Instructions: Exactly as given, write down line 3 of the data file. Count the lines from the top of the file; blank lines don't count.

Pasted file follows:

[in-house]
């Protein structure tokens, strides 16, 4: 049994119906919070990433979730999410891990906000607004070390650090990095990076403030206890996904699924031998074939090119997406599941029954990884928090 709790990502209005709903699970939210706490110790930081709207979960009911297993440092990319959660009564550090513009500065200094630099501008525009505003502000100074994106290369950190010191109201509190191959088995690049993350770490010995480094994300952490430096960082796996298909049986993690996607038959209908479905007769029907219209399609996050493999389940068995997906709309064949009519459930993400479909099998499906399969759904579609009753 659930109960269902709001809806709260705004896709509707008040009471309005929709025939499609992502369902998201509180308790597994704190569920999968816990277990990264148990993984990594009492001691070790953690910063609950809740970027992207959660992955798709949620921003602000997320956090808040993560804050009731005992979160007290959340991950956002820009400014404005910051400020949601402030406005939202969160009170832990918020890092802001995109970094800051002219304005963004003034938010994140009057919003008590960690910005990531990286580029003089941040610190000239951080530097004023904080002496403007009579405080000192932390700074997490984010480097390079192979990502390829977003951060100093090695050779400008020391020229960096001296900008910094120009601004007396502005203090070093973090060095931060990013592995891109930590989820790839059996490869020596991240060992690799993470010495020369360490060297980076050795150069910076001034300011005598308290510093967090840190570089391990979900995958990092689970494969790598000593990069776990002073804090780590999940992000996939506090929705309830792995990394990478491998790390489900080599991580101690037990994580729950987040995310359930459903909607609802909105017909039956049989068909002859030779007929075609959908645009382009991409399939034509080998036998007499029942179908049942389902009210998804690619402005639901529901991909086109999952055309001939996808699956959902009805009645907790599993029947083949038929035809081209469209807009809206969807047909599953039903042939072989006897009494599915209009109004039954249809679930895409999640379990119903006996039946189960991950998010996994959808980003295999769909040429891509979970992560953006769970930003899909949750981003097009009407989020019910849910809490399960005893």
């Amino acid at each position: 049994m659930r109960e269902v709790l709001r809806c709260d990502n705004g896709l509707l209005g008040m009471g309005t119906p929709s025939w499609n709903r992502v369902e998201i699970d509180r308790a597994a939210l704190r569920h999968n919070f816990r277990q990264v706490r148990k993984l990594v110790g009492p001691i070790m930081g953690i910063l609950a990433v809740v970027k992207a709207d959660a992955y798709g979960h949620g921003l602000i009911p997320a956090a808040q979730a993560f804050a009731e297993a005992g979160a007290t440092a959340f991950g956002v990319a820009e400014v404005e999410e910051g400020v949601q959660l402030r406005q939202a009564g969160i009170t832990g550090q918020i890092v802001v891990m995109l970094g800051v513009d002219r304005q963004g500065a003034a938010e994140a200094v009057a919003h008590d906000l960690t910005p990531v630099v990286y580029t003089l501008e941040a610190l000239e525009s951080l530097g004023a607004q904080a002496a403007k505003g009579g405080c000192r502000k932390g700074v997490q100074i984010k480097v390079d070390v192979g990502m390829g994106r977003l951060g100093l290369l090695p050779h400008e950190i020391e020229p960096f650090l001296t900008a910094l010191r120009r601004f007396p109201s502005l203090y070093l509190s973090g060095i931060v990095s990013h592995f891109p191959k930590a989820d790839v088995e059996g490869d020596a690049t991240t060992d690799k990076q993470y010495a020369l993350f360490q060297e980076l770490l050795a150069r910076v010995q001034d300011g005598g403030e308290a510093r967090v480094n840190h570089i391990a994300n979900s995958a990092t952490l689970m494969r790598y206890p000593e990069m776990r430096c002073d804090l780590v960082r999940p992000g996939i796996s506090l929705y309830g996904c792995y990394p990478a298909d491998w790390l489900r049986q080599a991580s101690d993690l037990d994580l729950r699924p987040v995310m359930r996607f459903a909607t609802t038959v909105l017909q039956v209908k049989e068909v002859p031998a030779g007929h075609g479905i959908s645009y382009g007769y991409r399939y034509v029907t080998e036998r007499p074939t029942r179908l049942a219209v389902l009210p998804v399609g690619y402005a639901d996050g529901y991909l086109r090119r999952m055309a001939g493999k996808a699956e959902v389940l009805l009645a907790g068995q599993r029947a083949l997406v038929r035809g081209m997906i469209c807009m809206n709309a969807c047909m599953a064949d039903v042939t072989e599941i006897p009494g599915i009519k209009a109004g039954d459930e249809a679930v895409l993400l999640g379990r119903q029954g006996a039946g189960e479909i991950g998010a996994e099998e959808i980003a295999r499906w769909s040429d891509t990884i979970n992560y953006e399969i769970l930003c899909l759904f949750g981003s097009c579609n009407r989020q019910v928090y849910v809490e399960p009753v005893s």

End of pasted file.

């Amino acid at each position: 049994m659930r109960e269902v709790l709001r809806c709260d990502n705004g896709l509707l209005g008040m009471g309005t119906p929709s025939w499609n709903r992502v369902e998201i699970d509180r308790a597994a939210l704190r569920h999968n919070f816990r277990q990264v706490r148990k993984l990594v110790g009492p001691i070790m930081g953690i910063l609950a990433v809740v970027k992207a709207d959660a992955y798709g979960h949620g921003l602000i009911p997320a956090a808040q979730a993560f804050a009731e297993a005992g979160a007290t440092a959340f991950g956002v990319a820009e400014v404005e999410e910051g400020v949601q959660l402030r406005q939202a009564g969160i009170t832990g550090q918020i890092v802001v891990m995109l970094g800051v513009d002219r304005q963004g500065a003034a938010e994140a200094v009057a919003h008590d906000l960690t910005p990531v630099v990286y580029t003089l501008e941040a610190l000239e525009s951080l530097g004023a607004q904080a002496a403007k505003g009579g405080c000192r502000k932390g700074v997490q100074i984010k480097v390079d070390v192979g990502m390829g994106r977003l951060g100093l290369l090695p050779h400008e950190i020391e020229p960096f650090l001296t900008a910094l010191r120009r601004f007396p109201s502005l203090y070093l509190s973090g060095i931060v990095s990013h592995f891109p191959k930590a989820d790839v088995e059996g490869d020596a690049t991240t060992d690799k990076q993470y010495a020369l993350f360490q060297e980076l770490l050795a150069r910076v010995q001034d300011g005598g403030e308290a510093r967090v480094n840190h570089i391990a994300n979900s995958a990092t952490l689970m494969r790598y206890p000593e990069m776990r430096c002073d804090l780590v960082r999940p992000g996939i796996s506090l929705y309830g996904c792995y990394p990478a298909d491998w790390l489900r049986q080599a991580s101690d993690l037990d994580l729950r699924p987040v995310m359930r996607f459903a909607t609802t038959v909105l017909q039956v209908k049989e068909v002859p031998a030779g007929h075609g479905i959908s645009y382009g007769y991409r399939y034509v029907t080998e036998r007499p074939t029942r179908l049942a219209v389902l009210p998804v399609g690619y402005a639901d996050g529901y991909l086109r090119r999952m055309a001939g493999k996808a699956e959902v389940l009805l009645a907790g068995q599993r029947a083949l997406v038929r035809g081209m997906i469209c807009m809206n709309a969807c047909m599953a064949d039903v042939t072989e599941i006897p009494g599915i009519k209009a109004g039954d459930e249809a679930v895409l993400l999640g379990r119903q029954g006996a039946g189960e479909i991950g998010a996994e099998e959808i980003a295999r499906w769909s040429d891509t990884i979970n992560y953006e399969i769970l930003c899909l759904f949750g981003s097009c579609n009407r989020q019910v928090y849910v809490e399960p009753v005893s």